Cable Technology Feature Article
Google Approaching Media Cos for OTT-Yet-Traditional TV Service
By Tara Seals, TMCnet Contributor
According to the Wall Street Journal, the search giant is looking to replicate a standard cable or satellite package, with the only real difference being that it would be delivered online and via mobile apps rather than via a standard set-top box. Sources told the WSJ that Google envisions users being able to flip through a programming guide and linear channels the same way that they do now, along with having access to on-demand content.
It’s unclear what, if any, differentiator Google is planning to bring to the table to woo cable subscribers away from the Comcasts and Time Warners of the world. Presumably it would be less expensive, although technology issues (delivering secure, managed video over the Internet is easier said than done) and business model hurdles likely loom.
To the latter point, media companies typically license their content in programming blocks that combine popular channels with niche channels in order to leverage audiences for the lesser-known networks. Content licensing for a full channel feed is an expensive endeavor, and Google would need a subscription volume large enough to wrangle discounts from the content owners in order to be able to offer savings to customers.
And, media companies are wary when it comes to striking digital distribution deals with over-the-top upstarts that replicate traditional subscriptions, not wanting to jeopardize the arrangements they have with the larger incumbent distributors. Most are instead interested in getting on board with TV Everywhere with cable, IPTV (News - Alert) and satellite partners, expanding on-demand availability of library content or using OTT providers to provide a home for niche programming.
Creating a TV-like experience online is not a new idea of course. Roku offers a set of streamed channels, which is a range of online-only content and niche networks. Google’s own YouTube (News - Alert) is working on its original channels strategy, again with online-only content. Hulu, Netflix and Amazon have all embraced the launches of network-like TV shows to compete with the broadcast experience. And Apple (News - Alert) continues to add live TV channels to the Apple TV lineup.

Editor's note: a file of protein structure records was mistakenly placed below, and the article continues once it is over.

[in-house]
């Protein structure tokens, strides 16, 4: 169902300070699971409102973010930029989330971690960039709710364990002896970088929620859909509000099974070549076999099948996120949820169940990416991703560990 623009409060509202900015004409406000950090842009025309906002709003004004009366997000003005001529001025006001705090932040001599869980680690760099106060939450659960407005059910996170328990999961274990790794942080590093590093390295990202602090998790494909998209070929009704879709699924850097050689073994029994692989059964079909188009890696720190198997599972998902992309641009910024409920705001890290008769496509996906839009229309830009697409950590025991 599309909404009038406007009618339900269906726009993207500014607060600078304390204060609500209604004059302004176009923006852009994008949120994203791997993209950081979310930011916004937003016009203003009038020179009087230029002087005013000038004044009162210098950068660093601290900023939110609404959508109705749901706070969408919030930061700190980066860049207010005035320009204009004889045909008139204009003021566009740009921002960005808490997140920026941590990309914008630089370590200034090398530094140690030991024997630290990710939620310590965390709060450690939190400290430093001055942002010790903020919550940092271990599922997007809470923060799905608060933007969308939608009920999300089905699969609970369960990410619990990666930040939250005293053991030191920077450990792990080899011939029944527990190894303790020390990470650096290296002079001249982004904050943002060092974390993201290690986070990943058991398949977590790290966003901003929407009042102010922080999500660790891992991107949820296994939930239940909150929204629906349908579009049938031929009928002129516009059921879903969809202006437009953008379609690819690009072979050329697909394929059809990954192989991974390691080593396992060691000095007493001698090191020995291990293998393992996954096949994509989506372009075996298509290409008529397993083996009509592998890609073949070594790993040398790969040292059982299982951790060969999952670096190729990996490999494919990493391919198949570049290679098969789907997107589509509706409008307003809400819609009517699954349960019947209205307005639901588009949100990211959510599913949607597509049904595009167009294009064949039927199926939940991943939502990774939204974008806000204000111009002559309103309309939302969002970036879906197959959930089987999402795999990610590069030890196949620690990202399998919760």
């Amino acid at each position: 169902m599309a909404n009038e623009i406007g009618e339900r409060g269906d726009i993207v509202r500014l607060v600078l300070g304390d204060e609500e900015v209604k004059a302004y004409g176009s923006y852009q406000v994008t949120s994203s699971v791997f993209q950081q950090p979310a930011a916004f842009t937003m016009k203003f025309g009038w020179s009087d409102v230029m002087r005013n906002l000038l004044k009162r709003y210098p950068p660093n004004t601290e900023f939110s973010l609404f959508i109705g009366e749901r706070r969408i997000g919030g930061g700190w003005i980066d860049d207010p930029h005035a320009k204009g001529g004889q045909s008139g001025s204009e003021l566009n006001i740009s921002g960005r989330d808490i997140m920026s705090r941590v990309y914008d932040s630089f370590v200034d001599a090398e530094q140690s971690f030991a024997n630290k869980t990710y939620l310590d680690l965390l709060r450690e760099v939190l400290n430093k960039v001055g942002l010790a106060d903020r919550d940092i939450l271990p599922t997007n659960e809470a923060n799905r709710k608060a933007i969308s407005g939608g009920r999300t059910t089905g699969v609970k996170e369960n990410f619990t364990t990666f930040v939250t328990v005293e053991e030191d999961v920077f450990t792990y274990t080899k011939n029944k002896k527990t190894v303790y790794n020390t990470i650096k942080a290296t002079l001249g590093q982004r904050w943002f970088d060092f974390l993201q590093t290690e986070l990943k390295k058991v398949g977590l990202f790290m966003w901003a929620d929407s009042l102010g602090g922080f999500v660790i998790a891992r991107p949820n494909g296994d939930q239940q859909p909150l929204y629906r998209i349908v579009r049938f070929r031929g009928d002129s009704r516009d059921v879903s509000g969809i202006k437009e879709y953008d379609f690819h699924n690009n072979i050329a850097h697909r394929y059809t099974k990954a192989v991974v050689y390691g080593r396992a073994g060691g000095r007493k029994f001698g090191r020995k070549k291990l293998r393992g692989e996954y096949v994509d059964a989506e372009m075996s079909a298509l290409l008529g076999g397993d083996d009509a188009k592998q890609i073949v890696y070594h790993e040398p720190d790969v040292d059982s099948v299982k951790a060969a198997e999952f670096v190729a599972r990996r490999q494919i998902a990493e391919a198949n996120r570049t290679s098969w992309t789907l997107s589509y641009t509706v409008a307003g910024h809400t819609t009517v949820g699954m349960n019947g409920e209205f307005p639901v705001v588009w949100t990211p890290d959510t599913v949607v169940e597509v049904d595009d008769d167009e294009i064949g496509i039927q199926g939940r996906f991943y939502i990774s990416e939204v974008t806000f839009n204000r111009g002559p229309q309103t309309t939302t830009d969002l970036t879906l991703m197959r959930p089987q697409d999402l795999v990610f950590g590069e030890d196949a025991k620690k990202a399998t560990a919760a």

But none of those offerings seek to beat cable on its own, linear-channel turf.
Now, a range of companies are looking to do the traditional TV thing online. Intel (News - Alert) and Sony are both working on OTT launches that aim to out-cable the cablecos. In Intel’s case, it’s planning a STB-based service that would offer all the standard cable offerings but allow subscribers to pick and choose the networks they want to pay for, in an a la carte format. Sony will stream cable nets over broadband connections to Sony-made devices like PlayStation gaming consoles, connected TV sets and Blu-ray players.
Apple is reportedly trying to invigorate its TV play with a premium TV offering that gives consumers the ability to pay a subscription in order to skip over ads; Apple would then compensate TV networks and cable/IPTV/satellite for the lost revenue. Rumors of an Apple HDTV and STB combo continue to persist as well.
Google itself has been eyeing the TV space for some time. It tried and failed and faltered with its Google TV software, which it built into a range of set-tops, TVs and Blu-ray players. The idea was to index traditional and online sources of programming, allowing users to search for and watch content across a number of sources. More successfully, it’s offering traditional IPTV in its Google Fiber markets.
Edited by Alisen Downey